John Bratby was born in 1928, and was an English painter, writer and teacher. He studied at the Kingston College of Art from 1948-50 and later at the Royal College of Art in 1951. Here he was awarded a bursary to travel in Italy, however he was not stimulated by the art he experienced there and decided against travelling. His interest in English domestic life is reflected in his painting. His style is harsh realism, applying paint thickly and in vibrant colours, sometimes depicting desperate or ugly faces.
Bratby’s main subjects are his family, and he portrays all the clutter of urban domestic life in his work. His concern with social realism brought him into contact with the Kitchen Sink artists, who shared a desire to depict the banality of a working-class domestic environment. Bratby’s use of colour and more middle-class surroundings distinguished his style from that of his associates. He taught for two brief periods, then began a series of portraits of celebrities in the 1960s, including the actress Billie Whitelaw. The series was developed during the 1970s into a Hall of Fame.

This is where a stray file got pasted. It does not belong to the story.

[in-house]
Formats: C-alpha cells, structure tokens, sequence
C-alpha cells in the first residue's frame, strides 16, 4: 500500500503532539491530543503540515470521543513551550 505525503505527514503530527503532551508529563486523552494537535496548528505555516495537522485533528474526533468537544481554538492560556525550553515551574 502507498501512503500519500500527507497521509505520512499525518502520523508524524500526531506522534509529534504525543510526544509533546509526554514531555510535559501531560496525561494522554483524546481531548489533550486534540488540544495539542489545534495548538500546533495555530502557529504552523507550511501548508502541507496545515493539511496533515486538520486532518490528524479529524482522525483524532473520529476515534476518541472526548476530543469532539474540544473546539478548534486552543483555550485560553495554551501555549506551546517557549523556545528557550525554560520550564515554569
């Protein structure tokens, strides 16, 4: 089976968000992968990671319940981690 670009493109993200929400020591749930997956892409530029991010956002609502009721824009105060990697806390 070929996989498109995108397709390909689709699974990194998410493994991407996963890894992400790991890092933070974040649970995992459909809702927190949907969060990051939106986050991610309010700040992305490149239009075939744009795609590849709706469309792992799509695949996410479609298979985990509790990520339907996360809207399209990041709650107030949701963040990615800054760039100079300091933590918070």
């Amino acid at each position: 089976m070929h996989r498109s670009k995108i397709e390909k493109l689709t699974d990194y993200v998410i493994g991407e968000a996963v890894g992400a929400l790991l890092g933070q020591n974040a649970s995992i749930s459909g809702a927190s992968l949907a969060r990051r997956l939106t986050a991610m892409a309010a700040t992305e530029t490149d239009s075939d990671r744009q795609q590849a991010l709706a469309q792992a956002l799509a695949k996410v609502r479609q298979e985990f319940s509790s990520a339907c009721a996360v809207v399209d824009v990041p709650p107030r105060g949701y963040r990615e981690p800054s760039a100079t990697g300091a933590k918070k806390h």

During the 1980s he travelled abroad, painting whilst on trips, but concentrated on self-portraits and portraits of his second wife in intimate poses and with bright colours and an economy of line. When not painting Bratby was also a successful novelist. He died in 1992.